Silicon Valley Community Foundation fundraising campaign replaces 9,000 lost items and restores library accounts for 4,500 San Jose youth
San José, Calif. – More than 4,000 young people will have their library accounts restored thanks to a unique partnership between the San José’s Public Libraries and Silicon Valley Community Foundation, which replaced 9,000 previously lost items.
“We are committed to eliminating barriers that prevent kids and teens from accessing the wide array of resources at our libraries that will help them learn, study and grow,” said San José Mayor Sam Liccardo. “I want to thank Silicon Valley Community Foundation and its donors for their incredible generosity and commitment to San José’s youth.”
This past spring, Silicon Valley Community Foundation approached the City about the opportunity to work together to ensure more youth and teens maintain access to library resources. From those discussions, the community foundation raised more than $153,000 into a designated San José Library Book Replacement Fund, which will be used to replace lost books and clear the corresponding fines on youth accounts. The book replacement program reflects the philanthropic sector’s commitment to supporting educational enrichment, said Emmett Carson, CEO and president of Silicon Valley Community Foundation.
“Silicon Valley Community Foundation is appreciative of our donors, the Packard Foundation and other partners, who have made it possible for the San Jose library system to replace nearly 9,000 lost books. As a consequence, thousands of families will once again be able to borrow books and to view their neighborhood library as a welcoming place,” Carson said. “This effort is a perfect illustration of our donors’ commitment to ensuring that all children and their families, especially those with limited financial resources, have access to the joy of reading and learning through books."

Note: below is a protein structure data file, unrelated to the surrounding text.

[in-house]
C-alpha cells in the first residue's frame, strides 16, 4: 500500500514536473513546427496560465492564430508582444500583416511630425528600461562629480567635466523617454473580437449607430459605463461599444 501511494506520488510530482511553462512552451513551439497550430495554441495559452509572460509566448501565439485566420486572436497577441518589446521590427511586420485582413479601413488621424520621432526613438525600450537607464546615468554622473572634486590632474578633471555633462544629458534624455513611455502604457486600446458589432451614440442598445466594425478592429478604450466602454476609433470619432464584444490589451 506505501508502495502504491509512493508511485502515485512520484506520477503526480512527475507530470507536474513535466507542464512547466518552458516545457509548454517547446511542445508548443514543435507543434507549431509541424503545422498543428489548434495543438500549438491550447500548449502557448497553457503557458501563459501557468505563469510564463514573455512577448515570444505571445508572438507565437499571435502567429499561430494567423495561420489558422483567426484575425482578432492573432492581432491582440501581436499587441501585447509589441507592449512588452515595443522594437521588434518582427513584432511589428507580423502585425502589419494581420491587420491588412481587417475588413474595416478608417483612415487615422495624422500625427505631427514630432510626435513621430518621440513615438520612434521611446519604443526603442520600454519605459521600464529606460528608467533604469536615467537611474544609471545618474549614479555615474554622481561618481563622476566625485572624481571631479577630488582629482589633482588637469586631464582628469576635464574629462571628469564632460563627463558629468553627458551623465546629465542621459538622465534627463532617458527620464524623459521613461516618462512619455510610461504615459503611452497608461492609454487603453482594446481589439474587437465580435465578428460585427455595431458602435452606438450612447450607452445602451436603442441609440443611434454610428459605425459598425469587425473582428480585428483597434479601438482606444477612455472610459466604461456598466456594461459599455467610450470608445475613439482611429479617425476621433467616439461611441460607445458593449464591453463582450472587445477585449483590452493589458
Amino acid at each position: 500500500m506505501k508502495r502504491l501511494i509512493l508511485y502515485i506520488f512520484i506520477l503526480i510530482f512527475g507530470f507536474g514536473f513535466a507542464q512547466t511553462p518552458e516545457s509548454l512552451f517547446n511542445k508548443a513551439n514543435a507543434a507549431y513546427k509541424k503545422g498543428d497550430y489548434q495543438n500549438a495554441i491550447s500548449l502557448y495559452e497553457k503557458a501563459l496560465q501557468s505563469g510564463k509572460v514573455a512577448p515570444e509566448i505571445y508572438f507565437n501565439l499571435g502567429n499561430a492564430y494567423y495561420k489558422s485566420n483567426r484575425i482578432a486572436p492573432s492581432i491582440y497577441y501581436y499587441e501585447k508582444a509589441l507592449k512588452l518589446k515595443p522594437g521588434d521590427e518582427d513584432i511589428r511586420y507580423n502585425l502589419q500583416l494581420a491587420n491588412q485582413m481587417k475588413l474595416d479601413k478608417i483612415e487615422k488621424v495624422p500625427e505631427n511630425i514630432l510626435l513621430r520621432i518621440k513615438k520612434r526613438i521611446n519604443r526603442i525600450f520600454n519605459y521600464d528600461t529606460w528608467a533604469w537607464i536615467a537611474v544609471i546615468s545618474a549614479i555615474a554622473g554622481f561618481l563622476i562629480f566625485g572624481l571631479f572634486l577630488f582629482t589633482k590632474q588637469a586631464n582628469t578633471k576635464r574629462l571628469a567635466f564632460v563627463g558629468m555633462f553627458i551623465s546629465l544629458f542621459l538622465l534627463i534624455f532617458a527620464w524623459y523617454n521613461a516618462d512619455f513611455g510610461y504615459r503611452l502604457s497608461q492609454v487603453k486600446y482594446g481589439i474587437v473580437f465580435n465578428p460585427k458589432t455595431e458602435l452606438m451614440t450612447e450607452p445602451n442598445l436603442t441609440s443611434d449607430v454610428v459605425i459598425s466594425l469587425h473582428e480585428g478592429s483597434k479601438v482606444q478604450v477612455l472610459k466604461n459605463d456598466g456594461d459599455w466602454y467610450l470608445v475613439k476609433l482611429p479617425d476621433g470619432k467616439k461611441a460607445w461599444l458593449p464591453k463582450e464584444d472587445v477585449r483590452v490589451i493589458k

The book replacement fund is one in a number of library-led and Council-approved initiatives to improve library access for its young patrons. San José libraries also spear-headed a “golden ticket” program that eliminated the accrued late fees for an additional 4,300 customers’ accounts who signed up for the Library’s Summer Reading Challenge.
“The San José Public Library is committed to expanding access for our communities,” said Jill Bourne, San José City Librarian. “With the support of Mayor Liccardo, our City Council, and community partners, we’ve increased branch hours, enhanced educational programs, and removed economic barriers for our residents. This partnership with Silicon Valley Community Foundation, and support from their generous donors, further demonstrates the value and importance of libraries to our community and San José youth.”
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About City of San José
Known as the Capital of Silicon Valley, San José is the nation’s tenth largest city, and the largest city in Northern California, with an ethnically diverse population of more than one million. San José was founded in 1777, once served as the state capital of California, and now encompasses 180 square miles. Facts about San José can be found here: http://www.sanjoseca.gov/DocumentCenter/View/780. The City’s website is www.sanjoseca.gov.
About Silicon Valley Community Foundation
Silicon Valley Community Foundation advances innovative philanthropic solutions to challenging problems. As the largest community foundation in the world, we engage donors and corporations from Silicon Valley, across the country and around the globe to make our region and world better for all. Our passion for helping people and organizations achieve their philanthropic dreams has created a global philanthropic enterprise committed to the belief that possibilities start here. Learn more at siliconvalleycf.org.